The old adage goes, “Revenge is a dish best served cold,” which roughly translates to, you’re gonna get it when you are least expecting it, sucka.
Wild animals are typically more into instant gratification.
If you f#(% with them, chances are they will f#(% back with you, and do it right now, not a week from Thursday or a month later.
But, sometimes they are just looking for a quick meal.
Clearly, that was the case in a story about a camouflaged coyote hunter who was making wounded rabbit sounds and got attacked by a mountain lion. The quote was,
“It happened extremely fast.”
The guy ended up shooting the lion, but if you ask me, if you pretend to be the meal of a wild animal, well, you might just become the meal of a wild animal.
This is far from an isolated case of “sportsman attracts wild animal; wild animal meets meal.”
One of my favorites is about a scuba diver who freely chooses to go into the ocean without the benefit of a protective shark cage while chumming the waters with fish parts and subsequently the diver dies. Imagine my surprise.
When I first wrote about this true story, I suggested that it was a Darwin Award candidate.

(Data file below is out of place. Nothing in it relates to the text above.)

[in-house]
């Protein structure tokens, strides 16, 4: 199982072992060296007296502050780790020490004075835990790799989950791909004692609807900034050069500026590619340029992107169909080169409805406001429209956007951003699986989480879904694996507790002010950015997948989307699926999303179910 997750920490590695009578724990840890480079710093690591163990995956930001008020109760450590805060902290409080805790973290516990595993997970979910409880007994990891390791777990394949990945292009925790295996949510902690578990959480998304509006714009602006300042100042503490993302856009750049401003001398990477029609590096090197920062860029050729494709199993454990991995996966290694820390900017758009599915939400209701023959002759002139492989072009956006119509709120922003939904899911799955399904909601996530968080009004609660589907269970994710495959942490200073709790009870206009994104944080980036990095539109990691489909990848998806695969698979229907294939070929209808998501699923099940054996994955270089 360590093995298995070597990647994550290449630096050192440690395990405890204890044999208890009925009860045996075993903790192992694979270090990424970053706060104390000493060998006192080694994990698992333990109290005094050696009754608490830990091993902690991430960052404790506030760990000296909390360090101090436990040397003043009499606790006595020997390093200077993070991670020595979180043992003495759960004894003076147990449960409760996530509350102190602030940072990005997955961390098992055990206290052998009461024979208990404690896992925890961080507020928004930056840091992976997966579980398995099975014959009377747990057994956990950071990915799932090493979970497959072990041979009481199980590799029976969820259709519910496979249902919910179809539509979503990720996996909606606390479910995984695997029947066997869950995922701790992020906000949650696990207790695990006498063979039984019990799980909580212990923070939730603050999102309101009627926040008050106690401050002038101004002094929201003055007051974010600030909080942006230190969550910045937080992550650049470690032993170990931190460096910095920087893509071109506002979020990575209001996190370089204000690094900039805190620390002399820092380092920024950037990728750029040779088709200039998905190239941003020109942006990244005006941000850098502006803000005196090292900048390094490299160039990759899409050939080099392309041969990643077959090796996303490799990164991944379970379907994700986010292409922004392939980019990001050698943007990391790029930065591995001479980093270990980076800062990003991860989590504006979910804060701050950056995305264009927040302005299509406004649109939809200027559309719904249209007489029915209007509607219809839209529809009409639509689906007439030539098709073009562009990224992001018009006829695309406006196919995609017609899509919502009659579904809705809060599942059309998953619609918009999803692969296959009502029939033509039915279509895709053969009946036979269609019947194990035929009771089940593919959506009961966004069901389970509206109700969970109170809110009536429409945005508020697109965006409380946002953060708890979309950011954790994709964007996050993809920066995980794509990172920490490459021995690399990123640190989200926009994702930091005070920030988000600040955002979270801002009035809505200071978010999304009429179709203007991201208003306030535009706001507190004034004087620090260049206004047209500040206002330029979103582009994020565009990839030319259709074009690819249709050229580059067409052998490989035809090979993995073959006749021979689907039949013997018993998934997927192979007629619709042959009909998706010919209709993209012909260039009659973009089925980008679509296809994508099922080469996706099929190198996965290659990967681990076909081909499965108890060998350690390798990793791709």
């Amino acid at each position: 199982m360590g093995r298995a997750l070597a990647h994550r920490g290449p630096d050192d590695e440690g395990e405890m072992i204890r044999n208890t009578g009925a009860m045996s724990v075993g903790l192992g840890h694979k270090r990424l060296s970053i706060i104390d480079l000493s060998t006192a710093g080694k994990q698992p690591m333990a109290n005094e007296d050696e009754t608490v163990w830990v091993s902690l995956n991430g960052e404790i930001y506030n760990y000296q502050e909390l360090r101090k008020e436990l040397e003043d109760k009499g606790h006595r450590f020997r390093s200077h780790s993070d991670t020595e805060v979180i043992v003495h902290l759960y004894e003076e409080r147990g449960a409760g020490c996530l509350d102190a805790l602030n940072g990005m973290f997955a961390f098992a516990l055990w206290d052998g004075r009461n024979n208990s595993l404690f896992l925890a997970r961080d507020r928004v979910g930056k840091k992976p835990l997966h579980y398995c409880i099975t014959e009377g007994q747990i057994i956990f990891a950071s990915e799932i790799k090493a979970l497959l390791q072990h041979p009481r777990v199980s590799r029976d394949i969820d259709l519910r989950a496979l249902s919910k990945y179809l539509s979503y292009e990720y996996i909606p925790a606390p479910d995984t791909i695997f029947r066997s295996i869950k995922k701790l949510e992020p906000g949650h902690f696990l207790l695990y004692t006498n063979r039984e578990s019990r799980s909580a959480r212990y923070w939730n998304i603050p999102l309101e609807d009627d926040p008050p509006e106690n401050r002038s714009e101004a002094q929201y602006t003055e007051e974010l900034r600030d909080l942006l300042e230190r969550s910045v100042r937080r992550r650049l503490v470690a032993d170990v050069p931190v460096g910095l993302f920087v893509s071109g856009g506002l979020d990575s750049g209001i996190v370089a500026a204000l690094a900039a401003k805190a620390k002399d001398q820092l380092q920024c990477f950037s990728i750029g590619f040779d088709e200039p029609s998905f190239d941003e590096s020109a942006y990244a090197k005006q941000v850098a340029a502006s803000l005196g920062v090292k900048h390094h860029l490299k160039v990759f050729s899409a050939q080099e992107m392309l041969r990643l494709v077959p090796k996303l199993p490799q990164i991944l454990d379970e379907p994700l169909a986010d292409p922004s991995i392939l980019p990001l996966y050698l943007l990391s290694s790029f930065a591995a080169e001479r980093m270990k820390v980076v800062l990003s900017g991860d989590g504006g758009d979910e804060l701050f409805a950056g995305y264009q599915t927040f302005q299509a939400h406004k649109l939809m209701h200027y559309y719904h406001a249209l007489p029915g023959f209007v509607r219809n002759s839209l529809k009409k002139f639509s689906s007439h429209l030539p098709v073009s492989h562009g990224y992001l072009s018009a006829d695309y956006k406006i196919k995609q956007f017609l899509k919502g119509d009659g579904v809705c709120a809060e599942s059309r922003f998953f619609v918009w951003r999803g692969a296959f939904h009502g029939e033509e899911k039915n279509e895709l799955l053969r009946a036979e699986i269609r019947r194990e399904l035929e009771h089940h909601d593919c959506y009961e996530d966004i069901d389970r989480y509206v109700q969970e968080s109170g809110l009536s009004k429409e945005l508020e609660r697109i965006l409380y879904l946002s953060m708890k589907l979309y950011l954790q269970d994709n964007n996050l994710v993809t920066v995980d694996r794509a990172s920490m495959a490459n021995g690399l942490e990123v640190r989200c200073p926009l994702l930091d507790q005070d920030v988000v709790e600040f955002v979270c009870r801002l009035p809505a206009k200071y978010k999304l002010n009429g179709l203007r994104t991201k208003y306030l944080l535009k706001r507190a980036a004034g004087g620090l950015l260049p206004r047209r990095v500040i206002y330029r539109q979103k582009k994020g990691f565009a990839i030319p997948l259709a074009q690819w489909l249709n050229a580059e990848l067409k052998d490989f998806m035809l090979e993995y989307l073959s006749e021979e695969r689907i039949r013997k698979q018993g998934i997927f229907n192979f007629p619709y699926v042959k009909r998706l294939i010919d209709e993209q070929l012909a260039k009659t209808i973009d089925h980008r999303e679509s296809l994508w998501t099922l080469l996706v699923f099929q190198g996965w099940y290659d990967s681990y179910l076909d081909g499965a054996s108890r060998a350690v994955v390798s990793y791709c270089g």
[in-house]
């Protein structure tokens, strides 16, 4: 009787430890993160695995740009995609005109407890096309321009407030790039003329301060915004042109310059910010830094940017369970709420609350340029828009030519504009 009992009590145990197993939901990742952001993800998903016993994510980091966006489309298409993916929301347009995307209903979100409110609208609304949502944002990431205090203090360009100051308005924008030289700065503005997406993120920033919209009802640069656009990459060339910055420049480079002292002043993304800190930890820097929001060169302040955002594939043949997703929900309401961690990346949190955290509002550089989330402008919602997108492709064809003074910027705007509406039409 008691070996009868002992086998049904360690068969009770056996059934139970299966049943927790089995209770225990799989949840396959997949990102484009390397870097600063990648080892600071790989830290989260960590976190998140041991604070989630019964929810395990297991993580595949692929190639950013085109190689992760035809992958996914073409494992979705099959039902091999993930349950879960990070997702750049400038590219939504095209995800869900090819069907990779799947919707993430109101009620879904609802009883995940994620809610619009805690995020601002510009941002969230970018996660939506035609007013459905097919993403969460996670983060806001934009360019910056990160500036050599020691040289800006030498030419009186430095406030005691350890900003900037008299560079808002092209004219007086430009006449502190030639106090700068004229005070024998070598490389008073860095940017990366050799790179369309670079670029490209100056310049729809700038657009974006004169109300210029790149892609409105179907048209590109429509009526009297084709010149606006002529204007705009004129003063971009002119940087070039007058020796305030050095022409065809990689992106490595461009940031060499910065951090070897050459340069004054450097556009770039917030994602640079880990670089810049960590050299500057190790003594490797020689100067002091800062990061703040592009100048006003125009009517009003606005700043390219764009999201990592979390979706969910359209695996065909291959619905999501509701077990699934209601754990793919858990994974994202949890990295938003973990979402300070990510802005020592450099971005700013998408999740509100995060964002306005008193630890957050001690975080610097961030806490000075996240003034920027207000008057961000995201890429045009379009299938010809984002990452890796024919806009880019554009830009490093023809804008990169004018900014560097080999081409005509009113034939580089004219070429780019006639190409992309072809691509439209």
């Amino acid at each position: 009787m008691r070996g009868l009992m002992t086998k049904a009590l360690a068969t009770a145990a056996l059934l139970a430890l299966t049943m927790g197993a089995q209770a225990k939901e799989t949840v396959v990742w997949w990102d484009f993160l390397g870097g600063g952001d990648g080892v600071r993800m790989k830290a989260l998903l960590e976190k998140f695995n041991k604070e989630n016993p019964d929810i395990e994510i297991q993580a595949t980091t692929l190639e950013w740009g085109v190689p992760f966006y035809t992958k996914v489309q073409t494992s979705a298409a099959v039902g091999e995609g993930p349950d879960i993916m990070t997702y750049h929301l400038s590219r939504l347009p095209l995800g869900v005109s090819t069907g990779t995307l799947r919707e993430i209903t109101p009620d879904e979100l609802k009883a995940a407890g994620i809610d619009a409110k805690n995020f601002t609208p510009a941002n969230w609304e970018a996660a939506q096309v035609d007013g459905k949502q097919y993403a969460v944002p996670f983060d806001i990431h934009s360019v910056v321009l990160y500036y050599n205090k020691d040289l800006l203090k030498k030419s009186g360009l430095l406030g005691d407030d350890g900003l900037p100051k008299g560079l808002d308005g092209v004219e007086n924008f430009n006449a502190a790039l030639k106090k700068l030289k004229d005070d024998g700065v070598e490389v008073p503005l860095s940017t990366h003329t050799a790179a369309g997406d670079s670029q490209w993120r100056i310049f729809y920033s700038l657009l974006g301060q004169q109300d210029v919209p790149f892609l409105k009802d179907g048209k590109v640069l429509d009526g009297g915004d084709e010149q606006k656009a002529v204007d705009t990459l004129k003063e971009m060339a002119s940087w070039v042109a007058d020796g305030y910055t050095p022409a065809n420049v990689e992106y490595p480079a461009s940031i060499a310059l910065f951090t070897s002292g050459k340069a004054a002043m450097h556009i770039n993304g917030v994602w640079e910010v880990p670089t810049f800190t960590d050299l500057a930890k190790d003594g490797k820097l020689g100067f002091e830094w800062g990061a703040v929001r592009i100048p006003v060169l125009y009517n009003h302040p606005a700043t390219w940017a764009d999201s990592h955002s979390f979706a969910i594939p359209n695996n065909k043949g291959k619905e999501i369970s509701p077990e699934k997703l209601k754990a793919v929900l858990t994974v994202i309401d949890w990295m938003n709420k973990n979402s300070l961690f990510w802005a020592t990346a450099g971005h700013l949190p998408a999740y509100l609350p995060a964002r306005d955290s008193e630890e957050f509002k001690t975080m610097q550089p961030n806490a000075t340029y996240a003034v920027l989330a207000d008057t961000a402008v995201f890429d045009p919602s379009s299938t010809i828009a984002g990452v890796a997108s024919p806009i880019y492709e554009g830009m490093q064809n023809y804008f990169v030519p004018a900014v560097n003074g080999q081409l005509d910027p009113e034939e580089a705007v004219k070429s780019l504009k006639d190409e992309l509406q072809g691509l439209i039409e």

I have previously written about being attacked—or at least gotten threatening glances:
- by Titan triggerfish with their mini-great white shark razor-sharp teeth;
- by bigly angry, wounded goose (yes, by me);
- by a pissed off possum, who woke from playing possum;
- by menacing wild turkeys when I was on a bike ride while adorned in overly tight Spandex bike shorts (they weren’t impressed by my manliness);
- by a really scary rattlesnake at my bare feet (yes, he was only 8 inches long)
- and a muster of massive peacocks (yes, that’s what they’re called – Google it, and yes, you can’t trust that pretty face)
I once tried becoming a vegetarian, but I was never convinced that kale was really an edible food product.
I’m a firm believer in survival of the fittest, so as long as I am fit enough to continue shopping in the meat aisle of Safeway, I’ll continue to enjoy a nice medium-rare, bacon-wrapped, filet mignon.
But please don’t give my home address to that herd of cows looking for me with revenge in their hearts (or udders?).
Apparently, domestication has taught them patience.